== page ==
Gold prices in the domestic spot and futures market are likely to come under further pressure on Monday as Iran’s agreement with world powers on its nuclear programme spells further trouble for the yellow metal.
Iran on Sunday had reached a deal to curb its nuclear programme and in turn had sanctions on oil, automobile parts, gold and other precious metals lifted. The deal, more importantly, eases geo-political tensions and reduces gold’s appeal as an instrument to hedge during times of such tensions.
In addition, gold is also under pressure on comments by US Federal Reserve officials that the central bank could discuss plans on tapering the $85-billion-a-month stimulus programme during its policy meeting next month.
SPDR Gold Trust
Data from SPDR Gold Trust, the world’s biggest gold exchange-traded fund, showing that holdings dropped to 852.21 tonnes during the week-end are also bearish for the precious metal.
The only factor that can hold gold up is any drop in rupee against dollar. A weak Indian currency against the dollar makes imports of gold, crude oil and vegetable oils costlier. Value-buying, particularly in Asia, could also help gold.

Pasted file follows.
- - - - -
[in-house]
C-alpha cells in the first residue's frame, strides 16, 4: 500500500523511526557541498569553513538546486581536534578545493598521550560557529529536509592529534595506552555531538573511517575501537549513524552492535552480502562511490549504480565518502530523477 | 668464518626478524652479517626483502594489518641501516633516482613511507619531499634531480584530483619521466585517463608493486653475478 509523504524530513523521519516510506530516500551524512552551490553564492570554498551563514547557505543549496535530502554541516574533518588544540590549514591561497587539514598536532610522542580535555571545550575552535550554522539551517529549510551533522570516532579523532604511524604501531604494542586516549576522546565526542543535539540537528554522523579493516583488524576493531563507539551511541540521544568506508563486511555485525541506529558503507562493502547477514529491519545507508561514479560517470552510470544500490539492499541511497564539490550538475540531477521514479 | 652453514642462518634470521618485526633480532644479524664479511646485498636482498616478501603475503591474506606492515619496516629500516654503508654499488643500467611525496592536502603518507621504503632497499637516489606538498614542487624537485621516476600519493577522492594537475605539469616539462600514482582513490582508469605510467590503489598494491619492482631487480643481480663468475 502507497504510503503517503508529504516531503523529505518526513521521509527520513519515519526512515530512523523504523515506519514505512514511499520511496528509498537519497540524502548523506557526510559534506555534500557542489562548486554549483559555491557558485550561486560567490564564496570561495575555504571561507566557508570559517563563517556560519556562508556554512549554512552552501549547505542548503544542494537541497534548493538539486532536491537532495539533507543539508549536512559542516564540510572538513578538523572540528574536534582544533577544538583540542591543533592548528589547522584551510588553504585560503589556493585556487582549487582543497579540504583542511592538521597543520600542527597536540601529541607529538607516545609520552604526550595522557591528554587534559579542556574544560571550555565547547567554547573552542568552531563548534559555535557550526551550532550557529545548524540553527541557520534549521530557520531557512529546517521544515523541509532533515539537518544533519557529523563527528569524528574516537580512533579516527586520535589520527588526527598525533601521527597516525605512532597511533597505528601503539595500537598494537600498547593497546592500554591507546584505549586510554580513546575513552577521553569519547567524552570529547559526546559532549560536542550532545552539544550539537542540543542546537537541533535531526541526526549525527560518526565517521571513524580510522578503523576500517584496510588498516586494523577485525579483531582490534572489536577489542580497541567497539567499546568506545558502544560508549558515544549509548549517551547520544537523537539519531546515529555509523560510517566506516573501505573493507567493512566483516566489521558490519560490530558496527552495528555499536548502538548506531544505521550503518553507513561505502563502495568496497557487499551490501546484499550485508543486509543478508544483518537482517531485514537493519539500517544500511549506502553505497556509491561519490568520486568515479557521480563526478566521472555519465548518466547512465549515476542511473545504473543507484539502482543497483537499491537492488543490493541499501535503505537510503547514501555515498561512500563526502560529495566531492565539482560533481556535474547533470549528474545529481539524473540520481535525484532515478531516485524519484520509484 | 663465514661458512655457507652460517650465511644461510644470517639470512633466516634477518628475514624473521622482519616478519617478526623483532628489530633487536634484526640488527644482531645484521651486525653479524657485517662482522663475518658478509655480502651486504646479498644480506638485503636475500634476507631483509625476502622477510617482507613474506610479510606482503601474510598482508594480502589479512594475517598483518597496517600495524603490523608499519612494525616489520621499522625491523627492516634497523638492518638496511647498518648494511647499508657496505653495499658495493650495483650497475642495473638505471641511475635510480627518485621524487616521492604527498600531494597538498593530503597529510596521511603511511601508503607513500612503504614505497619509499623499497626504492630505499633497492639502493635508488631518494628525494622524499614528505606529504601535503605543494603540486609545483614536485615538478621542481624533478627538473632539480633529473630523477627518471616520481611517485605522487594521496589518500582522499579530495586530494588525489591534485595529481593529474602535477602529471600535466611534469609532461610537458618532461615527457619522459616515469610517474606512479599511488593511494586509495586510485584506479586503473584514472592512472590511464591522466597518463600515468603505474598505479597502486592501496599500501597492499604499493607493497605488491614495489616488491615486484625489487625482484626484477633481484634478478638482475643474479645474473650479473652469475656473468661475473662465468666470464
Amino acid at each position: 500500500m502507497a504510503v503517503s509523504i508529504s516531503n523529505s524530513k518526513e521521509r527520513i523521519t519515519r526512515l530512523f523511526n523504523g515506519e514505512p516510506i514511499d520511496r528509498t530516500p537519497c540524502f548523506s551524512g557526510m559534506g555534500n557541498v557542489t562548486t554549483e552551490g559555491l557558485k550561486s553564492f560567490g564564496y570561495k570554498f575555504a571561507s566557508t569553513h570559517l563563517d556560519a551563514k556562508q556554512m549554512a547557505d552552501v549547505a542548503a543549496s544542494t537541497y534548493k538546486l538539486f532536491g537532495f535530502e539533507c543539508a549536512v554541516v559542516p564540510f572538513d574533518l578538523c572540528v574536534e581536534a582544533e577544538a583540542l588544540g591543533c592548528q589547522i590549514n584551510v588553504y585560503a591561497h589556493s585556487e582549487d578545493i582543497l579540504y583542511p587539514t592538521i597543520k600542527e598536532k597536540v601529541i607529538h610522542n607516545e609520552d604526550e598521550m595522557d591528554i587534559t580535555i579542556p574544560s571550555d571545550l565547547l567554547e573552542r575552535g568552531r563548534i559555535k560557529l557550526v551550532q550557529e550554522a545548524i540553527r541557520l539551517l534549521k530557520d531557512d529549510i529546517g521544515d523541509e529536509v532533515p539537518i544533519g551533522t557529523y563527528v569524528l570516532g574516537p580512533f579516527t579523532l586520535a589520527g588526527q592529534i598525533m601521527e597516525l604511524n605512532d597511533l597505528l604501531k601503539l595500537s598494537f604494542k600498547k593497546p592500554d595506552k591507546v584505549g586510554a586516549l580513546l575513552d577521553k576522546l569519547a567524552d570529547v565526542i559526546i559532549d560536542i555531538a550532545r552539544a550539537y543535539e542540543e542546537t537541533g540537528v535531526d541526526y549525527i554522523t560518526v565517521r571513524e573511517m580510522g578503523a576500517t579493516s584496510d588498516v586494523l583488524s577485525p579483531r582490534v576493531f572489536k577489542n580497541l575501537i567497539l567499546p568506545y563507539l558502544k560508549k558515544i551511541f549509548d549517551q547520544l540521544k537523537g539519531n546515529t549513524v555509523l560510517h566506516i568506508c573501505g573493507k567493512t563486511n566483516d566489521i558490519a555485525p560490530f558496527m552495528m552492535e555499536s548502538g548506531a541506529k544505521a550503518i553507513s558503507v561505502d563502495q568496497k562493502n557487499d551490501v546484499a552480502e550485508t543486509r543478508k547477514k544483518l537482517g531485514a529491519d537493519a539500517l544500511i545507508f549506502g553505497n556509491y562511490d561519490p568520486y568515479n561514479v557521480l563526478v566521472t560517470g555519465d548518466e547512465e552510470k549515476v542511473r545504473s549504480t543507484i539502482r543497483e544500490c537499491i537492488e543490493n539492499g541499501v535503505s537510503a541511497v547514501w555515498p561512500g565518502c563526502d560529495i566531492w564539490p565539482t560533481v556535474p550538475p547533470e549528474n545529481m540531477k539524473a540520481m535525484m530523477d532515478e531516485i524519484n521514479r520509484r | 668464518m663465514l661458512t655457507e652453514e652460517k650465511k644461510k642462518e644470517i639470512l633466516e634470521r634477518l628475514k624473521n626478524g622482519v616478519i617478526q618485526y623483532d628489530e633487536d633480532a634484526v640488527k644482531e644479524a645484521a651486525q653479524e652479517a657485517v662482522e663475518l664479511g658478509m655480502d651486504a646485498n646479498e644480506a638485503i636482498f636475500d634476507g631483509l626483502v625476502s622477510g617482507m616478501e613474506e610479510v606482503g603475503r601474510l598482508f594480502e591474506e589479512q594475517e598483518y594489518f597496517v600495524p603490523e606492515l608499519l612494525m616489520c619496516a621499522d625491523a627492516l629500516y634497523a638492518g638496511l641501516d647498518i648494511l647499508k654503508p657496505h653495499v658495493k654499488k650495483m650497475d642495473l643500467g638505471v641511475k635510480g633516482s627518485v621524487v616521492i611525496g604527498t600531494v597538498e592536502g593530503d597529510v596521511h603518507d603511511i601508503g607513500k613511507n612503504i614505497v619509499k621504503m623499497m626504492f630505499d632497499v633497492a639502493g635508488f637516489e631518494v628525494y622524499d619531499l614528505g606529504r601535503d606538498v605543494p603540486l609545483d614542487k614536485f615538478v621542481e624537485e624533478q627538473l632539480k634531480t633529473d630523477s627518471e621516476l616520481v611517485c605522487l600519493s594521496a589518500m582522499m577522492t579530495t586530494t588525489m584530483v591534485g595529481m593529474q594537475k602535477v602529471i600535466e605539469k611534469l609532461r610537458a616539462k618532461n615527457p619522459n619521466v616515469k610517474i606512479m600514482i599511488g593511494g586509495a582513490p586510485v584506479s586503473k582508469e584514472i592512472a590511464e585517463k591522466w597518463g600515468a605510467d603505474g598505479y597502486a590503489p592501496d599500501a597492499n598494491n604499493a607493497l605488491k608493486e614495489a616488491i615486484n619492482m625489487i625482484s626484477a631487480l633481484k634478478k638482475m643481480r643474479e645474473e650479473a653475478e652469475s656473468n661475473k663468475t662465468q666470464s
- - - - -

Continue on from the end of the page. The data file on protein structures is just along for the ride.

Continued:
Spot gold, gold futures
In Asia, spot gold fell to $1,242.19 an ounce and gold contracts maturing for delivery in February ruled at $1,241.80.
In the domestic market on Saturday, gold for jewellery (99.9 per cent purity) fell to Rs 30,665 for 10 gm and pure gold (99.9 per cent purity) to Rs 30,815.
On MCX and NCDEX, gold for delivery in December will continue to rule below Rs 30,500.
The Iran nuclear deal will also result in crude oil heading lower since concerns over supplies will ease.
Brent crude for delivery in January dropped to $108.62 a barrel and US crude to $94.
Better weather conditions in South America and reports of Indonesia likely to end up with higher palm oil stocks could dampen the oils and oilseeds market. Though there are now talks of a dry weather affecting the US crop next year, views are divided.
Chicago Board of Trade soyabean contracts for delivery in January slipped to $13.17 a bushel and crude palm oil February contracts opened higher at 2,642 ringgit or $820.5 a tonne.
Demand for wheat from Brazil will hold its prices, while corn (industrial maize) could also gain on value buying.
On CBOT, wheat contracts maturing in March were up at $6.60 a bushel and corn contracts for the same month at $4.30 a bushel.